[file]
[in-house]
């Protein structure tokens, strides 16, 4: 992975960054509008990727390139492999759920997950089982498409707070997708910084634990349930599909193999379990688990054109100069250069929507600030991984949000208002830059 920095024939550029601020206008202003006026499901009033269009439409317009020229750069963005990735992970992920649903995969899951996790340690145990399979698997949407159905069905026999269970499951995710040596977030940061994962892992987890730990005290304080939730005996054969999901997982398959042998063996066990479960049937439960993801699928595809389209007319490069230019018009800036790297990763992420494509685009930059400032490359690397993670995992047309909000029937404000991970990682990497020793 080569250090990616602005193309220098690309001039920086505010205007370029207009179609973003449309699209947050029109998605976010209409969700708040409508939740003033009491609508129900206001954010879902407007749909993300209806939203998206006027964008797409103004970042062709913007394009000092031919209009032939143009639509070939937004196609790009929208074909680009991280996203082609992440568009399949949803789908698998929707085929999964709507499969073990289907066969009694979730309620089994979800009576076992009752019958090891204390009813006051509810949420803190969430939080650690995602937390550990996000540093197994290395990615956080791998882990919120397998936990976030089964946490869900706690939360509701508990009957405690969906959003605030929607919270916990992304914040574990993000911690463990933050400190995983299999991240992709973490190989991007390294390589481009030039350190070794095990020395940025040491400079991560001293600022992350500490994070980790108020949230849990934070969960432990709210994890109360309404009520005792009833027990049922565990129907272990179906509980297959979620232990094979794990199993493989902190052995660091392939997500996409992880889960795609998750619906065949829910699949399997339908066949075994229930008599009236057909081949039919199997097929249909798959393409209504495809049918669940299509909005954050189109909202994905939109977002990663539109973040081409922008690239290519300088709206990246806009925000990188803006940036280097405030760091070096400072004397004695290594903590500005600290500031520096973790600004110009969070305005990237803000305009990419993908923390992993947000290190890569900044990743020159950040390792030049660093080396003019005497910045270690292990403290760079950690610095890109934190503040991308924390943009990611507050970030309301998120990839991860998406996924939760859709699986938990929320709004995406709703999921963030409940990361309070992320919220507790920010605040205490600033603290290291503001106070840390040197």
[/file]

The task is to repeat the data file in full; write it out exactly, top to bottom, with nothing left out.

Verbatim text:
[in-house]
């Protein structure tokens, strides 16, 4: 992975960054509008990727390139492999759920997950089982498409707070997708910084634990349930599909193999379990688990054109100069250069929507600030991984949000208002830059 920095024939550029601020206008202003006026499901009033269009439409317009020229750069963005990735992970992920649903995969899951996790340690145990399979698997949407159905069905026999269970499951995710040596977030940061994962892992987890730990005290304080939730005996054969999901997982398959042998063996066990479960049937439960993801699928595809389209007319490069230019018009800036790297990763992420494509685009930059400032490359690397993670995992047309909000029937404000991970990682990497020793 080569250090990616602005193309220098690309001039920086505010205007370029207009179609973003449309699209947050029109998605976010209409969700708040409508939740003033009491609508129900206001954010879902407007749909993300209806939203998206006027964008797409103004970042062709913007394009000092031919209009032939143009639509070939937004196609790009929208074909680009991280996203082609992440568009399949949803789908698998929707085929999964709507499969073990289907066969009694979730309620089994979800009576076992009752019958090891204390009813006051509810949420803190969430939080650690995602937390550990996000540093197994290395990615956080791998882990919120397998936990976030089964946490869900706690939360509701508990009957405690969906959003605030929607919270916990992304914040574990993000911690463990933050400190995983299999991240992709973490190989991007390294390589481009030039350190070794095990020395940025040491400079991560001293600022992350500490994070980790108020949230849990934070969960432990709210994890109360309404009520005792009833027990049922565990129907272990179906509980297959979620232990094979794990199993493989902190052995660091392939997500996409992880889960795609998750619906065949829910699949399997339908066949075994229930008599009236057909081949039919199997097929249909798959393409209504495809049918669940299509909005954050189109909202994905939109977002990663539109973040081409922008690239290519300088709206990246806009925000990188803006940036280097405030760091070096400072004397004695290594903590500005600290500031520096973790600004110009969070305005990237803000305009990419993908923390992993947000290190890569900044990743020159950040390792030049660093080396003019005497910045270690292990403290760079950690610095890109934190503040991308924390943009990611507050970030309301998120990839991860998406996924939760859709699986938990929320709004995406709703999921963030409940990361309070992320919220507790920010605040205490600033603290290291503001106070840390040197």